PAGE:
Chang is also the co-author of an English-language academic research paper published in the Korean Journal of Pathology in 2008 that cited Cho’s daughter — a high school student at the time — as a first author. Whether Cho’s daughter should have been credited as its first author was one of the earlier controversies that arose after Cho was named justice minister.
With evidence of Chang’s son also being involved with falsification of records from SNU, suspicions have been raised that Chang and Cho may have traded favors to help each other’s children bolster their academic records using their influences as professors.
Cho’s son also received a record of an internship at the SNU Center for Public Interests and Human Rights Law in 2013, but prosecutors found that the document pertaining to his case showed signs of irregularities, further adding to the suspicions of forgery.
On Friday, prosecutors grilled Korea Institute of Criminology Director Han In-sup, who headed the SNU human rights center at the time of the alleged internships, for over 10 hours. Han later told the press through his lawyer that he faithfully explained to prosecutors what he knew about the allegations to the best of his recollection.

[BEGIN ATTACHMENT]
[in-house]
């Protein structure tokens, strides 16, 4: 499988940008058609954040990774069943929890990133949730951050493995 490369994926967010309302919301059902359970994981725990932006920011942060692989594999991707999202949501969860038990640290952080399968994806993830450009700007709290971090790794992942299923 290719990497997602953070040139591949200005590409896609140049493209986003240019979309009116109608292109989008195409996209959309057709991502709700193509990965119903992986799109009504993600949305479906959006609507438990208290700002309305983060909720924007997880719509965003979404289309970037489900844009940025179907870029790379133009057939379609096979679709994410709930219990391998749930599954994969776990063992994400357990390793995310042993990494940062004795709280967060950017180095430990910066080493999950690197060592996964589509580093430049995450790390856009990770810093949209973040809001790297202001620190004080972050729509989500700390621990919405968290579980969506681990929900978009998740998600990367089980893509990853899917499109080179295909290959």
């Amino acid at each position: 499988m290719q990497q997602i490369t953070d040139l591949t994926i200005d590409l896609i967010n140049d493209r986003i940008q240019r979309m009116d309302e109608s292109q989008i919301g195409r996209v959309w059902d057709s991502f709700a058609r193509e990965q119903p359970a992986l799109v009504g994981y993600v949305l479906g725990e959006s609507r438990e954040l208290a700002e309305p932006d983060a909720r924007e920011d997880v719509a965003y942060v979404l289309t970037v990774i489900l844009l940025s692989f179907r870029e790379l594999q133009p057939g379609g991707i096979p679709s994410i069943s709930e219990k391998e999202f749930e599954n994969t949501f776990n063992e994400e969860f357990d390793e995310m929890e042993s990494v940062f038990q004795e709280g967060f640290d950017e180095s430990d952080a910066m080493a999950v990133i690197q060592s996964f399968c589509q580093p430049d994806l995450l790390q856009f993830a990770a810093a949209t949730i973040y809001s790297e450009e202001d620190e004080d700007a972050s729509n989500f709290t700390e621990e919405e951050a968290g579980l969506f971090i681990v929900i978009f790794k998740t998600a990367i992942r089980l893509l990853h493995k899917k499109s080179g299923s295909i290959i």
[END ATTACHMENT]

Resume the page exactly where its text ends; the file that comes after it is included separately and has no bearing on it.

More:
Just moments before Monday’s raid — of which he was seemingly unaware — Cho fought back against the allegations of document forgery as he entered the Justice Ministry’s offices in Gwacheon, Gyeonggi, calling press reports stating that he created the documents “truly malicious.”
“As a public figure I have endured various exaggerated reports, but this I truly cannot bear,” Cho said. “I am seriously considering taking legal action.”
Cho repeated comments he made during his confirmation hearing earlier this month by saying his daughter indeed undertook an internship at SNU’s human rights law center and that the document proving so was validly awarded.
Cho’s wife Chung was indicted earlier this month for a different alleged document forgery — an award their daughter submitted as part of her application to Pusan National University’s (PNU) medical school. Chung, who is a professor of English at Dongyang University, is accused of fabricating the award for volunteer work at the university’s Language Education Center granted in the university president’s name. Dongyang’s president denied that he authorized any such accolade.